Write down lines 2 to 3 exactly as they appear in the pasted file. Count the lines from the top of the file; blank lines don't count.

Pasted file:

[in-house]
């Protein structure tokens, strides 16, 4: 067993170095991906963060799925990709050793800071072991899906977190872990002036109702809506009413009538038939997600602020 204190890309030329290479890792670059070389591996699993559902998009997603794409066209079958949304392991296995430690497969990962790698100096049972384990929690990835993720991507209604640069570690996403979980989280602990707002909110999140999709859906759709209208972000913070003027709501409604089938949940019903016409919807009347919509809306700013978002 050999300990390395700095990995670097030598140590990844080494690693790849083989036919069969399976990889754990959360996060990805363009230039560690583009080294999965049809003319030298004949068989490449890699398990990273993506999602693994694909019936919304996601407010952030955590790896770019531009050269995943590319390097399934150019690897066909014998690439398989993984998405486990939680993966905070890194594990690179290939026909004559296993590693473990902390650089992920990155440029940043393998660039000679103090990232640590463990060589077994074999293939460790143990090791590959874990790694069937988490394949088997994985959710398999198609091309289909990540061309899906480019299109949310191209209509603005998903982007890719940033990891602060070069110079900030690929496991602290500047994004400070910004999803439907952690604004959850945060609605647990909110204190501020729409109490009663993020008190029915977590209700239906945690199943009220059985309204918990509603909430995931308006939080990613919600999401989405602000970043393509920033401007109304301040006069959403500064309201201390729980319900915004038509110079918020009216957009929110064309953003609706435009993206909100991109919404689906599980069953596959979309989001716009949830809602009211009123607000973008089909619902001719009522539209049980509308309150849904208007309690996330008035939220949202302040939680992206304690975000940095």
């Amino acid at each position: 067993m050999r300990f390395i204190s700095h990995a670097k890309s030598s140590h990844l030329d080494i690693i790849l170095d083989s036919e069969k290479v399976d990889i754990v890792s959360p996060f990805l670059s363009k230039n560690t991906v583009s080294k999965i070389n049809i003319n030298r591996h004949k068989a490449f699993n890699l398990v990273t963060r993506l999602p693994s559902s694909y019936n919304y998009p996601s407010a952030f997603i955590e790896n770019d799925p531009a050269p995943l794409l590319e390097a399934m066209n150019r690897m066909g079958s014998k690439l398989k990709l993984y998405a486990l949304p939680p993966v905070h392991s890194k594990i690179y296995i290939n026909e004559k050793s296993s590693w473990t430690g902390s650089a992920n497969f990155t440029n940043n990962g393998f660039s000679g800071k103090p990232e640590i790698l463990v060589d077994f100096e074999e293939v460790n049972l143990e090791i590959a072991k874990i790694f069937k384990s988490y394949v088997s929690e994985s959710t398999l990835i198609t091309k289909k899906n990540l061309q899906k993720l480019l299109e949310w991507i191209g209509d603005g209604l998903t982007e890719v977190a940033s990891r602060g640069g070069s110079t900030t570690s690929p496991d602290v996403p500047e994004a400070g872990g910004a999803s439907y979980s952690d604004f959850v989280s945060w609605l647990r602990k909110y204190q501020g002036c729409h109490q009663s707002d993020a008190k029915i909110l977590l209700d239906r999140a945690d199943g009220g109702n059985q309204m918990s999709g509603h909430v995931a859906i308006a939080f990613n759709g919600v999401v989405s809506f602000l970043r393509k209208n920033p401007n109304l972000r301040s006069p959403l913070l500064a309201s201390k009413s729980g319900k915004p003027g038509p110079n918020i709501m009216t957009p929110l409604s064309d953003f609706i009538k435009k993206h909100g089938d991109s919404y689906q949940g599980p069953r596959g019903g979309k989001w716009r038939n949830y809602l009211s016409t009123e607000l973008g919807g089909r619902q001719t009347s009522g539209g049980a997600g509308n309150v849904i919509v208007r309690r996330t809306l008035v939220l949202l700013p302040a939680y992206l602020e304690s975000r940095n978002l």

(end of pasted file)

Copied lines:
């Protein structure tokens, strides 16, 4: 067993170095991906963060799925990709050793800071072991899906977190872990002036109702809506009413009538038939997600602020 204190890309030329290479890792670059070389591996699993559902998009997603794409066209079958949304392991296995430690497969990962790698100096049972384990929690990835993720991507209604640069570690996403979980989280602990707002909110999140999709859906759709209208972000913070003027709501409604089938949940019903016409919807009347919509809306700013978002 050999300990390395700095990995670097030598140590990844080494690693790849083989036919069969399976990889754990959360996060990805363009230039560690583009080294999965049809003319030298004949068989490449890699398990990273993506999602693994694909019936919304996601407010952030955590790896770019531009050269995943590319390097399934150019690897066909014998690439398989993984998405486990939680993966905070890194594990690179290939026909004559296993590693473990902390650089992920990155440029940043393998660039000679103090990232640590463990060589077994074999293939460790143990090791590959874990790694069937988490394949088997994985959710398999198609091309289909990540061309899906480019299109949310191209209509603005998903982007890719940033990891602060070069110079900030690929496991602290500047994004400070910004999803439907952690604004959850945060609605647990909110204190501020729409109490009663993020008190029915977590209700239906945690199943009220059985309204918990509603909430995931308006939080990613919600999401989405602000970043393509920033401007109304301040006069959403500064309201201390729980319900915004038509110079918020009216957009929110064309953003609706435009993206909100991109919404689906599980069953596959979309989001716009949830809602009211009123607000973008089909619902001719009522539209049980509308309150849904208007309690996330008035939220949202302040939680992206304690975000940095």
């Amino acid at each position: 067993m050999r300990f390395i204190s700095h990995a670097k890309s030598s140590h990844l030329d080494i690693i790849l170095d083989s036919e069969k290479v399976d990889i754990v890792s959360p996060f990805l670059s363009k230039n560690t991906v583009s080294k999965i070389n049809i003319n030298r591996h004949k068989a490449f699993n890699l398990v990273t963060r993506l999602p693994s559902s694909y019936n919304y998009p996601s407010a952030f997603i955590e790896n770019d799925p531009a050269p995943l794409l590319e390097a399934m066209n150019r690897m066909g079958s014998k690439l398989k990709l993984y998405a486990l949304p939680p993966v905070h392991s890194k594990i690179y296995i290939n026909e004559k050793s296993s590693w473990t430690g902390s650089a992920n497969f990155t440029n940043n990962g393998f660039s000679g800071k103090p990232e640590i790698l463990v060589d077994f100096e074999e293939v460790n049972l143990e090791i590959a072991k874990i790694f069937k384990s988490y394949v088997s929690e994985s959710t398999l990835i198609t091309k289909k899906n990540l061309q899906k993720l480019l299109e949310w991507i191209g209509d603005g209604l998903t982007e890719v977190a940033s990891r602060g640069g070069s110079t900030t570690s690929p496991d602290v996403p500047e994004a400070g872990g910004a999803s439907y979980s952690d604004f959850v989280s945060w609605l647990r602990k909110y204190q501020g002036c729409h109490q009663s707002d993020a008190k029915i909110l977590l209700d239906r999140a945690d199943g009220g109702n059985q309204m918990s999709g509603h909430v995931a859906i308006a939080f990613n759709g919600v999401v989405s809506f602000l970043r393509k209208n920033p401007n109304l972000r301040s006069p959403l913070l500064a309201s201390k009413s729980g319900k915004p003027g038509p110079n918020i709501m009216t957009p929110l409604s064309d953003f609706i009538k435009k993206h909100g089938d991109s919404y689906q949940g599980p069953r596959g019903g979309k989001w716009r038939n949830y809602l009211s016409t009123e607000l973008g919807g089909r619902q001719t009347s009522g539209g049980a997600g509308n309150v849904i919509v208007r309690r996330t809306l008035v939220l949202l700013p302040a939680y992206l602020e304690s975000r940095n978002l």